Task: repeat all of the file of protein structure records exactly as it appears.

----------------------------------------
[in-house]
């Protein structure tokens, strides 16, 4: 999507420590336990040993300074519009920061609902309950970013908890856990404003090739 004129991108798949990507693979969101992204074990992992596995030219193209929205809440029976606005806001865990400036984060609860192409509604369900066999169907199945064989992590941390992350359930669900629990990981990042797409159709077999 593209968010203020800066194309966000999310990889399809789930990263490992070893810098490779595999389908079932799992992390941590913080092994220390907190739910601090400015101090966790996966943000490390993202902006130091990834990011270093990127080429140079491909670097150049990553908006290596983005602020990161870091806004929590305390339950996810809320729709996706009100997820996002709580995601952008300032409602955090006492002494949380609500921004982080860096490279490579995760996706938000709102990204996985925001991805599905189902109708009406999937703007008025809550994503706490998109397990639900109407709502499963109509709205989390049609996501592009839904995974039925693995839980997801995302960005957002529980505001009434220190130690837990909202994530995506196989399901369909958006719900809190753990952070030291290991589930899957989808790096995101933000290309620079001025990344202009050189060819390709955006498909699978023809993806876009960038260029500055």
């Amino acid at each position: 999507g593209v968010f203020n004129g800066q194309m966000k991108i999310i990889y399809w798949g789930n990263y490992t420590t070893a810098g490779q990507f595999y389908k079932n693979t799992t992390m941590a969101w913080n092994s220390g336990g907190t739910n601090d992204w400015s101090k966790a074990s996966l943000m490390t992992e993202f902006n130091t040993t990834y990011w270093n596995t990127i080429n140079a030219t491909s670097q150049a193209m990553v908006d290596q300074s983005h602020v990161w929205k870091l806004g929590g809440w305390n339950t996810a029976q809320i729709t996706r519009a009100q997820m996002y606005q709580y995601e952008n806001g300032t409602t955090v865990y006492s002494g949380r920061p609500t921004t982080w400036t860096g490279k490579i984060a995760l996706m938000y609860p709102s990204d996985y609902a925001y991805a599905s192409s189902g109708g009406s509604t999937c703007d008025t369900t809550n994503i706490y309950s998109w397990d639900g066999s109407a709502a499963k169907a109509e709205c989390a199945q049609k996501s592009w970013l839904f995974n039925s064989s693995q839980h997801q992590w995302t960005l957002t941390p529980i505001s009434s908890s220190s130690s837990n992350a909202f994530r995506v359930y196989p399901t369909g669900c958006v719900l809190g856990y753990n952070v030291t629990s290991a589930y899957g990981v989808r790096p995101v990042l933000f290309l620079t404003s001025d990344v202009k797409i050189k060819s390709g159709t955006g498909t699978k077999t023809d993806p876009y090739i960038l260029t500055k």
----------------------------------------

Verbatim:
[in-house]
């Protein structure tokens, strides 16, 4: 999507420590336990040993300074519009920061609902309950970013908890856990404003090739 004129991108798949990507693979969101992204074990992992596995030219193209929205809440029976606005806001865990400036984060609860192409509604369900066999169907199945064989992590941390992350359930669900629990990981990042797409159709077999 593209968010203020800066194309966000999310990889399809789930990263490992070893810098490779595999389908079932799992992390941590913080092994220390907190739910601090400015101090966790996966943000490390993202902006130091990834990011270093990127080429140079491909670097150049990553908006290596983005602020990161870091806004929590305390339950996810809320729709996706009100997820996002709580995601952008300032409602955090006492002494949380609500921004982080860096490279490579995760996706938000709102990204996985925001991805599905189902109708009406999937703007008025809550994503706490998109397990639900109407709502499963109509709205989390049609996501592009839904995974039925693995839980997801995302960005957002529980505001009434220190130690837990909202994530995506196989399901369909958006719900809190753990952070030291290991589930899957989808790096995101933000290309620079001025990344202009050189060819390709955006498909699978023809993806876009960038260029500055």
């Amino acid at each position: 999507g593209v968010f203020n004129g800066q194309m966000k991108i999310i990889y399809w798949g789930n990263y490992t420590t070893a810098g490779q990507f595999y389908k079932n693979t799992t992390m941590a969101w913080n092994s220390g336990g907190t739910n601090d992204w400015s101090k966790a074990s996966l943000m490390t992992e993202f902006n130091t040993t990834y990011w270093n596995t990127i080429n140079a030219t491909s670097q150049a193209m990553v908006d290596q300074s983005h602020v990161w929205k870091l806004g929590g809440w305390n339950t996810a029976q809320i729709t996706r519009a009100q997820m996002y606005q709580y995601e952008n806001g300032t409602t955090v865990y006492s002494g949380r920061p609500t921004t982080w400036t860096g490279k490579i984060a995760l996706m938000y609860p709102s990204d996985y609902a925001y991805a599905s192409s189902g109708g009406s509604t999937c703007d008025t369900t809550n994503i706490y309950s998109w397990d639900g066999s109407a709502a499963k169907a109509e709205c989390a199945q049609k996501s592009w970013l839904f995974n039925s064989s693995q839980h997801q992590w995302t960005l957002t941390p529980i505001s009434s908890s220190s130690s837990n992350a909202f994530r995506v359930y196989p399901t369909g669900c958006v719900l809190g856990y753990n952070v030291t629990s290991a589930y899957g990981v989808r790096p995101v990042l933000f290309l620079t404003s001025d990344v202009k797409i050189k060819s390709g159709t955006g498909t699978k077999t023809d993806p876009y090739i960038l260029t500055k």